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Conversations with people coming together to restore disappearing foods.

Having spent a lot of time on the ground with people coming together to restore disappearing foods of their regions, there are two particular conversations that have always stood out for me: I remember one old timey apple grower in Appalachia telling me that he loves growing heirloom varieties, but if some of them have no interest among consumers, he has to cull them out of his orchard to make room for varieties that still attract the interest of urban dwellers.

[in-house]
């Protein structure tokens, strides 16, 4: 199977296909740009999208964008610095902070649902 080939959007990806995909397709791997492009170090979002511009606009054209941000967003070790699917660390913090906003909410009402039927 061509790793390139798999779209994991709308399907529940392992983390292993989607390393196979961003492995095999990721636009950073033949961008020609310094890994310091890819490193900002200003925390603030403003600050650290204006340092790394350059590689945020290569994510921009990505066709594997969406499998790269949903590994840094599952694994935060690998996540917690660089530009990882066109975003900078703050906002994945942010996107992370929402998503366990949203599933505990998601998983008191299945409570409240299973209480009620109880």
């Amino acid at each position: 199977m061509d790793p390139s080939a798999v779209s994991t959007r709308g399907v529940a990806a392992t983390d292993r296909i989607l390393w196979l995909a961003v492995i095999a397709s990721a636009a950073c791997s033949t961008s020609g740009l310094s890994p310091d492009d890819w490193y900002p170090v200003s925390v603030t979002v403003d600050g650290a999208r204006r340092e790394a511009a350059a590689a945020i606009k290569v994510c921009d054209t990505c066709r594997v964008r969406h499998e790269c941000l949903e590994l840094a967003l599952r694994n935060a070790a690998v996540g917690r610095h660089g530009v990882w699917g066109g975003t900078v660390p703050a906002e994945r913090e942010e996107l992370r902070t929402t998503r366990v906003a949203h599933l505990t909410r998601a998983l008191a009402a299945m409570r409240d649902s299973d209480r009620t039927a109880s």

When my friend in New Orleans, Chef Poppy Tucker, heard that story, she told me, “That’s right. My grandma used to say to me, Poppy, honey, if you want to save it, you gotta eat it.”

These responses from a farmer and a chef say two things to me. First, people aren’t just buying an apple for its calories or its vitamin content. They are also interested in its story, how it adds to their sense of place. Secondly, if you do it right, marketing diversity itself can be profitable.

Consumers would rather buy a basket of six different apple varieties with their stories attached, than just one supersized variety.

Gary Paul Nabhan

 

 

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